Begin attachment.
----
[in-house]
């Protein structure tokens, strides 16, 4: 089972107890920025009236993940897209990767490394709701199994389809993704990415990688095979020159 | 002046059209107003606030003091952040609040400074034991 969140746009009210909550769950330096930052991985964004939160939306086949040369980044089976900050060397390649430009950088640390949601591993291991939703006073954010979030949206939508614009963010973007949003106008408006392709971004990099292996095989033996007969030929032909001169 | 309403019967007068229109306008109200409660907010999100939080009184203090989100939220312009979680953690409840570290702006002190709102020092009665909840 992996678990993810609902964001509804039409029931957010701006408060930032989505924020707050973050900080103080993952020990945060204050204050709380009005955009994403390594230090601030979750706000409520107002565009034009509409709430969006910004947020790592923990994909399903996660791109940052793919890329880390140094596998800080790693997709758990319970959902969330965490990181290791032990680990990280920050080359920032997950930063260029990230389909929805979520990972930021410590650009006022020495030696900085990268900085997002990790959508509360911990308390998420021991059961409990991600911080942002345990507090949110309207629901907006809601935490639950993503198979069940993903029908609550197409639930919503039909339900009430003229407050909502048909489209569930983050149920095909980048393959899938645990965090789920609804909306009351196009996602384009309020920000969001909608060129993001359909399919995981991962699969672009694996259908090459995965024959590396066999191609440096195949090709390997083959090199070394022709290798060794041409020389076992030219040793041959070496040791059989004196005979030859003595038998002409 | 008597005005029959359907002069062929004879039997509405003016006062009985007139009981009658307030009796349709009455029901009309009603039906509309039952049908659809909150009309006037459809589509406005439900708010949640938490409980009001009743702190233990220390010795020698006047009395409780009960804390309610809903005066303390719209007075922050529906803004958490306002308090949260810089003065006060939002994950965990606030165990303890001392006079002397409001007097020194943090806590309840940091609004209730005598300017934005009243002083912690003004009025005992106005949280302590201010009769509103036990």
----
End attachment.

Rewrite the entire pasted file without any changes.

[in-house]
């Protein structure tokens, strides 16, 4: 089972107890920025009236993940897209990767490394709701199994389809993704990415990688095979020159 | 002046059209107003606030003091952040609040400074034991 969140746009009210909550769950330096930052991985964004939160939306086949040369980044089976900050060397390649430009950088640390949601591993291991939703006073954010979030949206939508614009963010973007949003106008408006392709971004990099292996095989033996007969030929032909001169 | 309403019967007068229109306008109200409660907010999100939080009184203090989100939220312009979680953690409840570290702006002190709102020092009665909840 992996678990993810609902964001509804039409029931957010701006408060930032989505924020707050973050900080103080993952020990945060204050204050709380009005955009994403390594230090601030979750706000409520107002565009034009509409709430969006910004947020790592923990994909399903996660791109940052793919890329880390140094596998800080790693997709758990319970959902969330965490990181290791032990680990990280920050080359920032997950930063260029990230389909929805979520990972930021410590650009006022020495030696900085990268900085997002990790959508509360911990308390998420021991059961409990991600911080942002345990507090949110309207629901907006809601935490639950993503198979069940993903029908609550197409639930919503039909339900009430003229407050909502048909489209569930983050149920095909980048393959899938645990965090789920609804909306009351196009996602384009309020920000969001909608060129993001359909399919995981991962699969672009694996259908090459995965024959590396066999191609440096195949090709390997083959090199070394022709290798060794041409020389076992030219040793041959070496040791059989004196005979030859003595038998002409 | 008597005005029959359907002069062929004879039997509405003016006062009985007139009981009658307030009796349709009455029901009309009603039906509309039952049908659809909150009309006037459809589509406005439900708010949640938490409980009001009743702190233990220390010795020698006047009395409780009960804390309610809903005066303390719209007075922050529906803004958490306002308090949260810089003065006060939002994950965990606030165990303890001392006079002397409001007097020194943090806590309840940091609004209730005598300017934005009243002083912690003004009025005992106005949280302590201010009769509103036990």